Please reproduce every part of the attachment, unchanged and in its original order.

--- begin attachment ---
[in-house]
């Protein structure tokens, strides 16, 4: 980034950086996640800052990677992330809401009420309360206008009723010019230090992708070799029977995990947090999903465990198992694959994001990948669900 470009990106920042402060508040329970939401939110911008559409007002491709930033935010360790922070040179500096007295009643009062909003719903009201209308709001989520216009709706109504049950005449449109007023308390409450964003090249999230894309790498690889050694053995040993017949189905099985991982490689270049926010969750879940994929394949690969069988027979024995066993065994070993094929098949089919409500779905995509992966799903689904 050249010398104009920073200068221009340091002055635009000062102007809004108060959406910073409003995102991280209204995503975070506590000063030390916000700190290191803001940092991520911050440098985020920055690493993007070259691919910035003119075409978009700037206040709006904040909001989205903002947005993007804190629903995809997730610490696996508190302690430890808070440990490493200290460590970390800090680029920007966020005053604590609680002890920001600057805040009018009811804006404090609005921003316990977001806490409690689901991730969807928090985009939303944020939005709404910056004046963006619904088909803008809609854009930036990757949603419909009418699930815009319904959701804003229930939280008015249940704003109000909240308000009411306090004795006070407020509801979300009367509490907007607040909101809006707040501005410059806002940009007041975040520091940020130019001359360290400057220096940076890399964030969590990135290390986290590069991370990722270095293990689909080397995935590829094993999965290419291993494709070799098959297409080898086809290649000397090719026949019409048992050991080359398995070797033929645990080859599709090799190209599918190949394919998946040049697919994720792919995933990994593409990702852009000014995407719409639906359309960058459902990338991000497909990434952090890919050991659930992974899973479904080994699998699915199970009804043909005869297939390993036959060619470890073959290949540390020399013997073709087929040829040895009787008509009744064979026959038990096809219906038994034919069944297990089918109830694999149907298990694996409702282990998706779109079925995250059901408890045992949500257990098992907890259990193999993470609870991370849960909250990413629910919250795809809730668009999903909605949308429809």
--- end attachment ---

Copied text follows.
[in-house]
């Protein structure tokens, strides 16, 4: 980034950086996640800052990677992330809401009420309360206008009723010019230090992708070799029977995990947090999903465990198992694959994001990948669900 470009990106920042402060508040329970939401939110911008559409007002491709930033935010360790922070040179500096007295009643009062909003719903009201209308709001989520216009709706109504049950005449449109007023308390409450964003090249999230894309790498690889050694053995040993017949189905099985991982490689270049926010969750879940994929394949690969069988027979024995066993065994070993094929098949089919409500779905995509992966799903689904 050249010398104009920073200068221009340091002055635009000062102007809004108060959406910073409003995102991280209204995503975070506590000063030390916000700190290191803001940092991520911050440098985020920055690493993007070259691919910035003119075409978009700037206040709006904040909001989205903002947005993007804190629903995809997730610490696996508190302690430890808070440990490493200290460590970390800090680029920007966020005053604590609680002890920001600057805040009018009811804006404090609005921003316990977001806490409690689901991730969807928090985009939303944020939005709404910056004046963006619904088909803008809609854009930036990757949603419909009418699930815009319904959701804003229930939280008015249940704003109000909240308000009411306090004795006070407020509801979300009367509490907007607040909101809006707040501005410059806002940009007041975040520091940020130019001359360290400057220096940076890399964030969590990135290390986290590069991370990722270095293990689909080397995935590829094993999965290419291993494709070799098959297409080898086809290649000397090719026949019409048992050991080359398995070797033929645990080859599709090799190209599918190949394919998946040049697919994720792919995933990994593409990702852009000014995407719409639906359309960058459902990338991000497909990434952090890919050991659930992974899973479904080994699998699915199970009804043909005869297939390993036959060619470890073959290949540390020399013997073709087929040829040895009787008509009744064979026959038990096809219906038994034919069944297990089918109830694999149907298990694996409702282990998706779109079925995250059901408890045992949500257990098992907890259990193999993470609870991370849960909250990413629910919250795809809730668009999903909605949308429809």